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Mosques    EN

History of mosques

Mosques, originally an Arabic word, are private places where Muslims come together and pray (salât in Arabic). The term "mosque" also means the bigger and larger form of the masjid.[1] During the Ottoman era, the meaning of the term "mosque" also had a further connotation, not only a private place for praying but also as a center of the economic and cultural activities.[2]

The main development of the mosques of the city of Samsun and its surrounding towns had been similar with the main characteristics of Ottoman era. The historical data has provided the similarity of the functions and the statutes of mosques of the city of Samsun with other Ottoman cities. According to information from historical sources, some districts of the city of Samsun were founded around mosques[3]. The data indicates that throughout the 19th century, most part of the pious endowments in the city of Samsun and its surrounding towns were the mosques.[4]

In the big fire of Samsun in 1869, most of the mosques, even the minarets, were burned down because of their wooden construction. The burned mosques were rebuilt and their construction was completed many years later, during the Abdulhamid second reign. Most important of these mosques werre the Büyük Cami (Cami-i Kebir= Big Mosque) and Kılıch Dede (Sword Grandfather), firstly built by Crimean Tartars[5]. A few mosques, saved from the fire, were the remnants of the Eretna Principality dating back to 1300s and only a few from the era of Mehmet the second. Stone carvers and masons of these mosques were undoubtedly the Greek artisans of the region.


[1] This function and the statue of mosque had been related with the pray of Friday. Friday pray had been one of the most important ceremonies in Islamic culture and as one of the it’s requirements muslim man come together to make pray. Importance of this ceremony had been most significant difference of mosques from the masjids.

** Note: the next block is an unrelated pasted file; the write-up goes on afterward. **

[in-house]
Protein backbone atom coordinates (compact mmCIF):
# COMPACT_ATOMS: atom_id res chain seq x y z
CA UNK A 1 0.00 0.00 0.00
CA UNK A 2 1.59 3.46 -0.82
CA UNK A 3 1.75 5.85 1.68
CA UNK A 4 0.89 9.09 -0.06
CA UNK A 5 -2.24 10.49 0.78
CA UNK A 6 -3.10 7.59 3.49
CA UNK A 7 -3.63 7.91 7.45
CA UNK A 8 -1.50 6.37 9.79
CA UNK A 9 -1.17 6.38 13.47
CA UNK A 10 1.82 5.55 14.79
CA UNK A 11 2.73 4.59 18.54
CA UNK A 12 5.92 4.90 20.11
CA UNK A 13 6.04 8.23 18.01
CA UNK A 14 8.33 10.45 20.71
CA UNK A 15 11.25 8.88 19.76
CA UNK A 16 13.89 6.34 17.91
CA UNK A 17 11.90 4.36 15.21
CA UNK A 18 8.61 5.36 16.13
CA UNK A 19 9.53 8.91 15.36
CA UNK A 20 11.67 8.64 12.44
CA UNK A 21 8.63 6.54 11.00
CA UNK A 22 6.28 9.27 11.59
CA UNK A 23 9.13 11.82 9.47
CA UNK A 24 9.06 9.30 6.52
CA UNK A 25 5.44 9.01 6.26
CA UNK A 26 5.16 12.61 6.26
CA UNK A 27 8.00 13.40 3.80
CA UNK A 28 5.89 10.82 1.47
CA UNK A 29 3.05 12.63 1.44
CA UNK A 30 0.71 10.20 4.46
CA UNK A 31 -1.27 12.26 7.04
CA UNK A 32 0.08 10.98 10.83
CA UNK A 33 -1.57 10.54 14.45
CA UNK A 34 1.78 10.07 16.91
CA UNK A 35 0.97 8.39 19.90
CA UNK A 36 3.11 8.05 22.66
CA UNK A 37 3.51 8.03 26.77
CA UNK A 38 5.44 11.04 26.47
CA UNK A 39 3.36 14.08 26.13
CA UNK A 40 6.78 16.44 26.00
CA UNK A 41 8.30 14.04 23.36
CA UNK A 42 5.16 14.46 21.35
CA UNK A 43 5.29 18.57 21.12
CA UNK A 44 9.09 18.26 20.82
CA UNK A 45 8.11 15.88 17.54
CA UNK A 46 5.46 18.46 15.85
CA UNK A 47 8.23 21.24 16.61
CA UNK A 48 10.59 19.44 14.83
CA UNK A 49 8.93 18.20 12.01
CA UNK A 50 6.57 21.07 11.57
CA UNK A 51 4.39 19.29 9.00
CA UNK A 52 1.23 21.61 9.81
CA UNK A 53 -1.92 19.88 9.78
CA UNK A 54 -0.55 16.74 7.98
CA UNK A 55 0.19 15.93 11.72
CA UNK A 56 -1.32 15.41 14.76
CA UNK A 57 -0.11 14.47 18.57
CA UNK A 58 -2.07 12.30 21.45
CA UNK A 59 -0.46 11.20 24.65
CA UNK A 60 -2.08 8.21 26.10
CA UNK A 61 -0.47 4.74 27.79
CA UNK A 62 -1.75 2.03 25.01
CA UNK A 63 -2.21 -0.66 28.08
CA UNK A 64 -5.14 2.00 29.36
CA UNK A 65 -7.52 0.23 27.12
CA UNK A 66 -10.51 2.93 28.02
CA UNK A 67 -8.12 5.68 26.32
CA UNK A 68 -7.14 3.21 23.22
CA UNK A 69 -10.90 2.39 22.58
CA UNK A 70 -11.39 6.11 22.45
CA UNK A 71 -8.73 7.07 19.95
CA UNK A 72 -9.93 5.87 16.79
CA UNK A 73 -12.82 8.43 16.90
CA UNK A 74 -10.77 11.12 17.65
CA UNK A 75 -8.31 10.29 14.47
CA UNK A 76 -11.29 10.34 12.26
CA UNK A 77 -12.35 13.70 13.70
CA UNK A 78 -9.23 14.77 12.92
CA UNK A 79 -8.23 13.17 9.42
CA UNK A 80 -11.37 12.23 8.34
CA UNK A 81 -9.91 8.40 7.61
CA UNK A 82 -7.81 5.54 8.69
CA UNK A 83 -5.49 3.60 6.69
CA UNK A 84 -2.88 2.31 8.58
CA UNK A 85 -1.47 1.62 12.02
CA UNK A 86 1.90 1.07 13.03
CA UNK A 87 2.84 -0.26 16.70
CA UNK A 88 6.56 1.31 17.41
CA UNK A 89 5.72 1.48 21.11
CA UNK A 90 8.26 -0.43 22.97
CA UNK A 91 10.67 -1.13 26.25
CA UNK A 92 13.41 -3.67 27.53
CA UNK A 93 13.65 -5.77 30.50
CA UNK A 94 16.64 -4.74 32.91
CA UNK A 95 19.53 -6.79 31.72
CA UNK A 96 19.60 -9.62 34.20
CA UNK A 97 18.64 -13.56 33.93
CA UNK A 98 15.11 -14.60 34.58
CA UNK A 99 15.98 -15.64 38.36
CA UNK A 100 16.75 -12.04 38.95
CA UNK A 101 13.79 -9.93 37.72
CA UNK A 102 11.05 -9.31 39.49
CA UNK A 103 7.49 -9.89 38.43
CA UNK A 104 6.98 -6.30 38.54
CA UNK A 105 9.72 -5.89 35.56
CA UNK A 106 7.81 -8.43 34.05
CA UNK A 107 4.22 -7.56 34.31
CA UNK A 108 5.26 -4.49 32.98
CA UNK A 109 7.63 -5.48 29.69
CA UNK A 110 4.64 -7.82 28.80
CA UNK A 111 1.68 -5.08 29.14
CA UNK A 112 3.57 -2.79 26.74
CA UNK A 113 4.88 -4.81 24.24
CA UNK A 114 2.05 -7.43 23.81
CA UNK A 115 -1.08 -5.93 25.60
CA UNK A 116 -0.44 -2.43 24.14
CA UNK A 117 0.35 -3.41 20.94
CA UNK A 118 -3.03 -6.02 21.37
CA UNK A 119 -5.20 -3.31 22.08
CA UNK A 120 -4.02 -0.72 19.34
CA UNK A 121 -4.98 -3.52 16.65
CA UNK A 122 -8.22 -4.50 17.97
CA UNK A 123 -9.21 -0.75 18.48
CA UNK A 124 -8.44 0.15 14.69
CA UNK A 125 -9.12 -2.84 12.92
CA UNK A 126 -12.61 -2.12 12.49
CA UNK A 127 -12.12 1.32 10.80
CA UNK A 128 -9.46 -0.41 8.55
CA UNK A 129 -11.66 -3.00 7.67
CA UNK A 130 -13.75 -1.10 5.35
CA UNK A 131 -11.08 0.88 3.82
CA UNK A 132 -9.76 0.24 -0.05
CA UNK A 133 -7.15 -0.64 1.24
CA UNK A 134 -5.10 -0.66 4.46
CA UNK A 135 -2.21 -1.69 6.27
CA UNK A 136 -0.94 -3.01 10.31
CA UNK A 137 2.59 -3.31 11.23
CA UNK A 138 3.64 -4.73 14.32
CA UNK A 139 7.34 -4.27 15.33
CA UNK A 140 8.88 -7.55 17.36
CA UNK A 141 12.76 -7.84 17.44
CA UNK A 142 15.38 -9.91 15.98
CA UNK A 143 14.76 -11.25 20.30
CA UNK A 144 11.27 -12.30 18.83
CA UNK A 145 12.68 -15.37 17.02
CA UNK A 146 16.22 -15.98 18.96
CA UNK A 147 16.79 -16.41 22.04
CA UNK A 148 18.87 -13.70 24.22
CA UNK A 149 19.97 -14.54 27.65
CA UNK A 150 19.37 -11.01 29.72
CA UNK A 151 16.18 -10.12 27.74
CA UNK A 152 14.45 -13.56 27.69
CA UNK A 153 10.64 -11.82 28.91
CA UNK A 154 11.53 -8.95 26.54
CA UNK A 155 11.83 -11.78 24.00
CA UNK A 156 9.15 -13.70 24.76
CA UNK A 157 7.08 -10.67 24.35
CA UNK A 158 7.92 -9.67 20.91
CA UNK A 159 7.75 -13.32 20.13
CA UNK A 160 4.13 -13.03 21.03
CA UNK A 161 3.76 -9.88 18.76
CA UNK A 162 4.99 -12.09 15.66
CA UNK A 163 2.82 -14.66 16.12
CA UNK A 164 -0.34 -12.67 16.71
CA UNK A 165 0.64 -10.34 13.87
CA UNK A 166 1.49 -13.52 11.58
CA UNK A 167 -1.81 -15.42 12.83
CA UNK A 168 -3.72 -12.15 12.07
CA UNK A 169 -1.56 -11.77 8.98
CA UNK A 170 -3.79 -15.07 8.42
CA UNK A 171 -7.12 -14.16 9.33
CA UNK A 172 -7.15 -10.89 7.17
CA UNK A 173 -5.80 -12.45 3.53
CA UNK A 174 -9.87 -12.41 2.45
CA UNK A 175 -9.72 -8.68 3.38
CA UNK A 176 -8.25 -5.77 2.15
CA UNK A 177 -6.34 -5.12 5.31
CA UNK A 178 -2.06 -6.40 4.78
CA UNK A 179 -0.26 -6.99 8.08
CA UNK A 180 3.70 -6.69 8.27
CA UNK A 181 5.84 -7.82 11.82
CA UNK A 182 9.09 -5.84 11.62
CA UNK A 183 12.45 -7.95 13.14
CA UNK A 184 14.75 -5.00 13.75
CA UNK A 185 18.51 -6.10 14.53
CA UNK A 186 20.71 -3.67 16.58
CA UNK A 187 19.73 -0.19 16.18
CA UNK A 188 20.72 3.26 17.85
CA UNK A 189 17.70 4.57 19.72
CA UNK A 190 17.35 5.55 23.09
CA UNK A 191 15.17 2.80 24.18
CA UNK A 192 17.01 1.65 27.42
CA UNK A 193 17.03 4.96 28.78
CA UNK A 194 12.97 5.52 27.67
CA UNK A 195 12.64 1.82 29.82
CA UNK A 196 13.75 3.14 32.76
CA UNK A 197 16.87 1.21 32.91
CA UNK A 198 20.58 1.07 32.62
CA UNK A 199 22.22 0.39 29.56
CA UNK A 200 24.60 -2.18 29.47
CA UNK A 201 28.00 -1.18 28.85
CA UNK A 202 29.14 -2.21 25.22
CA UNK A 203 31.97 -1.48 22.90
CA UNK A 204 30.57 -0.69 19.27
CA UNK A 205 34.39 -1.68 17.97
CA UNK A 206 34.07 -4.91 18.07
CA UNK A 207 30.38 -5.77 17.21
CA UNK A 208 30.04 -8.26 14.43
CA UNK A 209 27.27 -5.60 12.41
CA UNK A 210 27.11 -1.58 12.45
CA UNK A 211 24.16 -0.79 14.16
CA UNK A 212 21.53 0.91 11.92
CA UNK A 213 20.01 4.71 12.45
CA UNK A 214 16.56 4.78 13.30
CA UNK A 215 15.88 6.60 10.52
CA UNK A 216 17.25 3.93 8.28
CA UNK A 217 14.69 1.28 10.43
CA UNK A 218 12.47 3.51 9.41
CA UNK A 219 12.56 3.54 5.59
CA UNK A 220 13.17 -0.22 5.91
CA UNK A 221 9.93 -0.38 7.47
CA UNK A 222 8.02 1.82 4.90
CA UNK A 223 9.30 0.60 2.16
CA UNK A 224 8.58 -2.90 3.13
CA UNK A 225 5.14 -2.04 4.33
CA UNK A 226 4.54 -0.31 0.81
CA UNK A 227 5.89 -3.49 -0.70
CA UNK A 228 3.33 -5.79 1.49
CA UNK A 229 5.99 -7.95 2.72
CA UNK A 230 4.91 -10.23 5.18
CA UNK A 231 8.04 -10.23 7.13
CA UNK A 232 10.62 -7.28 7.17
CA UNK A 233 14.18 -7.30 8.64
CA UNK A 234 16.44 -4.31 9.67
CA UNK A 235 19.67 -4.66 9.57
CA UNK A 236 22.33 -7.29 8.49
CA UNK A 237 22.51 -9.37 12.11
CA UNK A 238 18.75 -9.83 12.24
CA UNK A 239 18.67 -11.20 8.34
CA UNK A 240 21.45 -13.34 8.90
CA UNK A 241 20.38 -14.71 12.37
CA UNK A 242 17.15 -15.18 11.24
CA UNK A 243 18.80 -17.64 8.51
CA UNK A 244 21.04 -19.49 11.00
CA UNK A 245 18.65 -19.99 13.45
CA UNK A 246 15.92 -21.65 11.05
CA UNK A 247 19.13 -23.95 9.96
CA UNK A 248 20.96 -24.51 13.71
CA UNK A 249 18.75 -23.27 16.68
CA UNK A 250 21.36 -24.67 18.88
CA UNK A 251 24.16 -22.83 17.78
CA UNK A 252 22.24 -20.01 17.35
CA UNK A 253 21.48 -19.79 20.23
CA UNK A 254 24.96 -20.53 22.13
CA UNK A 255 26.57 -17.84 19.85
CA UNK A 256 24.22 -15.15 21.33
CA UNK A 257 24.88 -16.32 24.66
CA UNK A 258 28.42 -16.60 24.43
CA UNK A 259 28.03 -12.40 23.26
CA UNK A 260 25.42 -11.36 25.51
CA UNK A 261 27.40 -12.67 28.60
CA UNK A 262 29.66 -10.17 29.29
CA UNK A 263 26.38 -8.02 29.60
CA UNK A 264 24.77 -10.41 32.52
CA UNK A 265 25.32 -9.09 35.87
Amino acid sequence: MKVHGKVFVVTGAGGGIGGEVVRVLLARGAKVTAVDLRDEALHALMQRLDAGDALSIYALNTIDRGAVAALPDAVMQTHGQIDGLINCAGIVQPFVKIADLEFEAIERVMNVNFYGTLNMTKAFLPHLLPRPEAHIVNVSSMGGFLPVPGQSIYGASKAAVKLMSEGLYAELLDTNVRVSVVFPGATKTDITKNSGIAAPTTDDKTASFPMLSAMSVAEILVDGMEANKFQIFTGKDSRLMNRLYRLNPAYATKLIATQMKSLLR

[2] A very common word which were using titled the Ottoman city shows that the importance of mosques on founding and developing of Ottoman cities : ‘‘Bazar durur, Cuma kılınur’’. For further information about the Ottoman city see : Halil İnacık, ‘‘Istanbul : An Islamic City’’, The Journal of Islamic Studies, 1990 (I), pp. 1-23.

[3] Mehmet Öz, 15 ve 16. Yüzyıllarda Canik Sancağı, Turkish Historical Society Press, 1998, pp. 45-48 ; 138-145.

[4] Importance of the mosques were not only about their numbers but also about the revenues of their staff.

[5] Mehmet Yavuz Erler, “Karadenizde Avrupai Bir Kent: Samsun (1865-1875)”, Karadeniz Tarihi Sempozyumu, Karadeniz Teknik Üniversitesi Yayınları, Vol.I, Trabzon 2007, p. 565-566.


Appendix I : List of the Mosques [6]


List of the Mosques


Mosque of Kale Kapısı

Mosque of Yalı (Hoca Hayreddin)

Mosque of Pazar

Mosque of Hacı Hatun

Mosque of Seyyid Kutbeddin

Mosque of Hamidiya (Cami-i Kebir)

Mosque of Kurşunlu

Mosque of Said Beğ

Mosque of Suleyman Pasha

Mosque of Kılıch Dede


Mosque of Tayyar Pasha

Mosque of Mirza Beg

Mosque of Musli Agha

Mosque of Çilehane

Mosque of the Çarşı

Mosque of the Great (Ulucami)

Mosque of the district of Hacı Şaban

Mosque of the district of Debbağhane


Mosque of the Rıdvan Beg

Mosque of the Tayyar Pasha

Mosque of the Ketenpazarı

Mosque of the Gazi Hasan Beg


Mosque of the Pazar


Mosque of the Çarşı






























[6] The attached list contains only the main districts of the towns. Number of the mosques in villages more than the centre of towns. The towns of Havza, Vezirköprü and Lâdik did not added the list. These towns were a part of the Sanjak of Amasya until beginning of the 20th century.